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How to compute the following real integrals using the residue theorem:

$$\int_{-\infty}^{\infty} \frac{1}{(x^2+p^2)(x^2+q^2)} dx$$ $$\int_{0}^{2\pi} \frac{sin^2(\theta)}{5+4cos(\theta)} d\theta$$

Where for the first integral we have $p>q>0$. I was fine with calculating complex integrals using the residue theorem, however I am having trouble with these real integrals. As I understand it, for the second problem I can express $cos(\theta)$ as $$\cos\theta=\frac{1}{2}\left(e^{i\theta}+e^{-i\theta}\right)$$ However I do not see why this helps in the computation if I was to substitute this in.

As for the first problem I am unsure how to tackle the problem.

Thanks for any help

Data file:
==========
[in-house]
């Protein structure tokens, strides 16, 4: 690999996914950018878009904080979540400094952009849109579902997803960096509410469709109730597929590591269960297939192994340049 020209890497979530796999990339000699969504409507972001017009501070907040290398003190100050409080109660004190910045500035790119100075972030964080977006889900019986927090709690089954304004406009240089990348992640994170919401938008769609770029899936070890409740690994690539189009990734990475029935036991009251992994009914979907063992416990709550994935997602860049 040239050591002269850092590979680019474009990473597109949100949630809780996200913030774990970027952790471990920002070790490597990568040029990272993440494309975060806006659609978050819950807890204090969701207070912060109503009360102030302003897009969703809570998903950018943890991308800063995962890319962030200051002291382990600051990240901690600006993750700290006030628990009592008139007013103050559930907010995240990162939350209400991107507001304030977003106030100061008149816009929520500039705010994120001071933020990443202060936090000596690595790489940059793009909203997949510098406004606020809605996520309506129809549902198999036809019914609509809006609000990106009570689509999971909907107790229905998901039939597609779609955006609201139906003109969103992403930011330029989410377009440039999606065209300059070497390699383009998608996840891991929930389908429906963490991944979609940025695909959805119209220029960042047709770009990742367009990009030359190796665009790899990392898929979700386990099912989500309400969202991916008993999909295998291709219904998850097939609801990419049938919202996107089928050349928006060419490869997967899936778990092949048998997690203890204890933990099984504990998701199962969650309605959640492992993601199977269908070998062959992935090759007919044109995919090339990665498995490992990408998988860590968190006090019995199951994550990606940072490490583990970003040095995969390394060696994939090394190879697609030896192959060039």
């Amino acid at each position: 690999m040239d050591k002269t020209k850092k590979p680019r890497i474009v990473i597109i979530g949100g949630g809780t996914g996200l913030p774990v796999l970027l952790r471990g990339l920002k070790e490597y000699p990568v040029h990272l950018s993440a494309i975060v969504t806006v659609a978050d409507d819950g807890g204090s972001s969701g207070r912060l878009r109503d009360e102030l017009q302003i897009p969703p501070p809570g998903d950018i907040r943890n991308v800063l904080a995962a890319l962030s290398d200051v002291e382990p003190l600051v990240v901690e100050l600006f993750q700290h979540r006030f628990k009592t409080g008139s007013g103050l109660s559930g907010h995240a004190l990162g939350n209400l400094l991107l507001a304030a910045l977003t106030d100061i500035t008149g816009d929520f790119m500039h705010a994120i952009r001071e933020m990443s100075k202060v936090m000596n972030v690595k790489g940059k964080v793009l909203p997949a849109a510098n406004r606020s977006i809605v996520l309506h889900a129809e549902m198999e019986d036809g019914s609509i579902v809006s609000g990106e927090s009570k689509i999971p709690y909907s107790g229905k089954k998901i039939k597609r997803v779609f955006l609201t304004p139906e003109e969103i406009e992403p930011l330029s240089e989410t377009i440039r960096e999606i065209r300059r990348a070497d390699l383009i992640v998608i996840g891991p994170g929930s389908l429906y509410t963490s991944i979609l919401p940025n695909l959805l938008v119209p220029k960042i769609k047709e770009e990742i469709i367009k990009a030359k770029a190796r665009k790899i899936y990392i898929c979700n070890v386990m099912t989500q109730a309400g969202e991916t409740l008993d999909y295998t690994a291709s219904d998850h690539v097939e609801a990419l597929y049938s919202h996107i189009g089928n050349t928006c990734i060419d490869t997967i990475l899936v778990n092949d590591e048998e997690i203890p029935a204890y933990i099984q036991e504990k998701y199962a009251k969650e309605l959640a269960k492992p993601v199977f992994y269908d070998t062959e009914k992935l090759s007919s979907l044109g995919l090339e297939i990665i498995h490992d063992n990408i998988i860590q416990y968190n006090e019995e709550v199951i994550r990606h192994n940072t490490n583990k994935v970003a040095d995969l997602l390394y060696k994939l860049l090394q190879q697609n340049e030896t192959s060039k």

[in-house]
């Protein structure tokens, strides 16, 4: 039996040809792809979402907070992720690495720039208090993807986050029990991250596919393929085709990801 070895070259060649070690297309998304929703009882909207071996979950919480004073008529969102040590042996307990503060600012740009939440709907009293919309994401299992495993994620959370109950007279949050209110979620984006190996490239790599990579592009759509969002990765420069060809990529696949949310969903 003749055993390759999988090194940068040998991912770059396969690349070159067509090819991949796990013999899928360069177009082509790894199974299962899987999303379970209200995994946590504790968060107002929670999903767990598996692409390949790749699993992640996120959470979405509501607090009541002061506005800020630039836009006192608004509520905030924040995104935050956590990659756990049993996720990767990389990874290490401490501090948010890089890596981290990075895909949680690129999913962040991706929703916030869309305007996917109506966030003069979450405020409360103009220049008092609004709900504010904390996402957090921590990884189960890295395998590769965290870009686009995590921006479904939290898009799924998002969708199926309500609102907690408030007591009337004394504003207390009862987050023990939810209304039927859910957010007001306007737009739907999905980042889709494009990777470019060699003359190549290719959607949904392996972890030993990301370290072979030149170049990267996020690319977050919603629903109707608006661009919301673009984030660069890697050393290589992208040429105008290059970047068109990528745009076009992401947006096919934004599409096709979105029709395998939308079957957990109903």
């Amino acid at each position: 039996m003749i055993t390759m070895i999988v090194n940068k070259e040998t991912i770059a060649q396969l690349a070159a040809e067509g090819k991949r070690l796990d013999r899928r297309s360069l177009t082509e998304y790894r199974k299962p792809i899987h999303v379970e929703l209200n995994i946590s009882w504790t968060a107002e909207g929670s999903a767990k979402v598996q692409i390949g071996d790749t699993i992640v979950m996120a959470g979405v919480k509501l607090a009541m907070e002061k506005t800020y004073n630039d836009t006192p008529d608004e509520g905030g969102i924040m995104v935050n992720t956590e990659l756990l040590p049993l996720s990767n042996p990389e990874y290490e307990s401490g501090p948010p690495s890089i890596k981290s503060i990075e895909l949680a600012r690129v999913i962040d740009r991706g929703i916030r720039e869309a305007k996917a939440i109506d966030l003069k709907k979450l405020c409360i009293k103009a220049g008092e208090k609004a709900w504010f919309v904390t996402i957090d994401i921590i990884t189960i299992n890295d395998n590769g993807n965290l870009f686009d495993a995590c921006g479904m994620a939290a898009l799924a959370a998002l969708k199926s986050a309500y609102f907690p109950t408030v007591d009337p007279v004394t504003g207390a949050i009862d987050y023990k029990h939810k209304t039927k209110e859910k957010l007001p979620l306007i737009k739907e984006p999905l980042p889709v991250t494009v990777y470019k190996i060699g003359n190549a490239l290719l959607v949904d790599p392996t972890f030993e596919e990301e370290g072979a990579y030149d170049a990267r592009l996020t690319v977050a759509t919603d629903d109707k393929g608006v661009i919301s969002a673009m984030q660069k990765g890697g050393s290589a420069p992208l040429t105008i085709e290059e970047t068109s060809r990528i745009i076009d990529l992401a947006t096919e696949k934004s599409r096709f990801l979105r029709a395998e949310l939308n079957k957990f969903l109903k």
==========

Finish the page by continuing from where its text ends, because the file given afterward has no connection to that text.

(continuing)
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If $p$ and $q$ are two different positive real numbers then: $$\int_{\mathbb{R}}\frac{dz}{(z^2+p^2)(z^2+q^2)}=2\pi i \sum_{\xi\in\{ip,iq\}}\operatorname{Res}\left(\frac{1}{(z^2+p^2)(z^2+q^2)},z=\xi\right)\tag{1}$$ so: $$ \int_{\mathbb{R}}\frac{dz}{(z^2+p^2)(z^2+q^2)} = \frac{\pi}{pq(p+q)}.\tag{2} $$ About the second integral, $$ \int_{0}^{2\pi}\frac{\sin^2\theta}{5+4\cos\theta}\,d\theta = 2\int_{0}^{\pi}\frac{\sin^2(2\theta)}{5+4\cos(2\theta)}\,d\theta = 8\int_{0}^{\pi}\frac{\sin^2\theta \cos^2\theta}{1+8\cos^2\theta}\,d\theta$$ hence by replacing $\theta$ with $\arctan t$ we have: $$ \int_{0}^{2\pi}\frac{\sin^2\theta}{5+4\cos\theta}\,d\theta = 16\int_{0}^{\pi/2}\frac{\sin^2\theta \cos^2\theta}{1+8\cos^2\theta}\,d\theta = 16\int_{0}^{+\infty}\frac{t^2\,dt}{(1+t^2)^2(9+t^2)}$$ and the last integral can be approached like the first one, leading to: $$ \int_{0}^{2\pi}\frac{\sin^2\theta}{5+4\cos\theta}\,d\theta = \frac{\pi}{4}.\tag{3}$$

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